Date of Award
Master of Science (MS)
School of Biological Sciences
Brine shrimp (Artemia salina) are osmoregulators that survive in ~4.5 M salt. Osmoregulating organs in brine shrimp are predicted to mimic a mechanism of osmoregulation in teleost fish involving NKA, NKCC, CFTR-like Cl- channels, and sodium-specific transport through tight paracelleular tight junctions in gut and gill epithelia. Pharmocological studies of low and high salt adapted brine shrimp show that key transporters involved in teleost fish osmoregulation are also vital to brine shrimp survival in hypersaline environments. Artemia express two Na/K pump isozymes formed by different α-submits associating with a common β-subunit. A “normal” α-subunit (α1NN) or a special α-subunit (α2KK) containing two asparagine-to-lysine substitutions in the ion-binding region are known to play a role. Increased expression of α2KK in high salt adapted brine suggest the importance of the isozyme, but functionality of α2KK in Artemia is poorly understood. We introduced constructs containing full-length Artemia NKA isoforms α1NN/α2KK and functionally evaluated the constructs with electrophysiology in Xenopus oocytes. Electrophysiology studies reveal functional differences in Artemia NKA isozymes that imply importance in adaptation to hypersaline environments.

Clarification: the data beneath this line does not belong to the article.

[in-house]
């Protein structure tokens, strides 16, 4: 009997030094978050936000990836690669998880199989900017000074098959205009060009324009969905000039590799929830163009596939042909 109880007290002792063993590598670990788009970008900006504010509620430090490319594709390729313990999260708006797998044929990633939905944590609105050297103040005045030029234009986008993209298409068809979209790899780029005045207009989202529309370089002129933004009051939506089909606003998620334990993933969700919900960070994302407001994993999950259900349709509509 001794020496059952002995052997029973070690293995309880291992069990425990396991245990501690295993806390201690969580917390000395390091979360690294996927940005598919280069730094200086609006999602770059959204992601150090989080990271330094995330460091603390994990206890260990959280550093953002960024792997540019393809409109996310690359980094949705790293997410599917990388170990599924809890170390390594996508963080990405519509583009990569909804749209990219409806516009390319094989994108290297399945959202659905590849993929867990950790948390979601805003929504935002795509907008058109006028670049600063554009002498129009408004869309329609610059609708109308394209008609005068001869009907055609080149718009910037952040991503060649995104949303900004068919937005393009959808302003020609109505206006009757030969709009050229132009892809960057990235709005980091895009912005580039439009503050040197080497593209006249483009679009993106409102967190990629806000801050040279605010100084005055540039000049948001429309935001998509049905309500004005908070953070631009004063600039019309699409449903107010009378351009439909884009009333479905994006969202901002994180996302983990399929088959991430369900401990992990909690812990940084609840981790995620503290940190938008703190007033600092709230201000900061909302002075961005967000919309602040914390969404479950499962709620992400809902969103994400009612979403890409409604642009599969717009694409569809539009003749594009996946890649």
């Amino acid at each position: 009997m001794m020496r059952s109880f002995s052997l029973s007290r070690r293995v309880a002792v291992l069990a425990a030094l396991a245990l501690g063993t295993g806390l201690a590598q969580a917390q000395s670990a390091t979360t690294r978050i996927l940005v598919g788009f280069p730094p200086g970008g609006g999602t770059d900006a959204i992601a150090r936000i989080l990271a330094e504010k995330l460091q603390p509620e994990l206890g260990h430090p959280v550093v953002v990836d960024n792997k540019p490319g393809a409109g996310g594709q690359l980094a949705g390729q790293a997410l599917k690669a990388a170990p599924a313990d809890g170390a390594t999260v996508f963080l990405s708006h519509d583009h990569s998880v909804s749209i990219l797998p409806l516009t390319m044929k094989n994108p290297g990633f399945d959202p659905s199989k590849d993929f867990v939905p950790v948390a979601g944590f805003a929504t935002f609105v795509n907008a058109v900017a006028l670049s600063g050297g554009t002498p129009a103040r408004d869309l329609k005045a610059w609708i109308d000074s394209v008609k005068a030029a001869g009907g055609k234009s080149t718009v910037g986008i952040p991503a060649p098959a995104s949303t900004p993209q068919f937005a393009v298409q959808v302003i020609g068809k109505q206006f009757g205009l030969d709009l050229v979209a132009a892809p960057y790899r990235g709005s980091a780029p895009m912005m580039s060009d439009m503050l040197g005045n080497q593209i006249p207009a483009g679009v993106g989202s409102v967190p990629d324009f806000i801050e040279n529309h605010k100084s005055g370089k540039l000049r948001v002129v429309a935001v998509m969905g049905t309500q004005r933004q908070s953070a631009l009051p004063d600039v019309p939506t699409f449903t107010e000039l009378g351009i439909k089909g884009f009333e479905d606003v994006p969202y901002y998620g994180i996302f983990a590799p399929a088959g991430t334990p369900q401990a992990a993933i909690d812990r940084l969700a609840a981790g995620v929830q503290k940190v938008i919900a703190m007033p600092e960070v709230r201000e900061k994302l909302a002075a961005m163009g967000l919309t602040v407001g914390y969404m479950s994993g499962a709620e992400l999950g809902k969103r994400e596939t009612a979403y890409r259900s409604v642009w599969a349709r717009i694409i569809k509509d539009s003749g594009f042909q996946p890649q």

Hatcher-Moorman, Jasmine, "Characterization of Adaptations That Confer Increased Resistance to High Salinity in Brine Shrimp" (2022). Theses and Dissertations. 1548.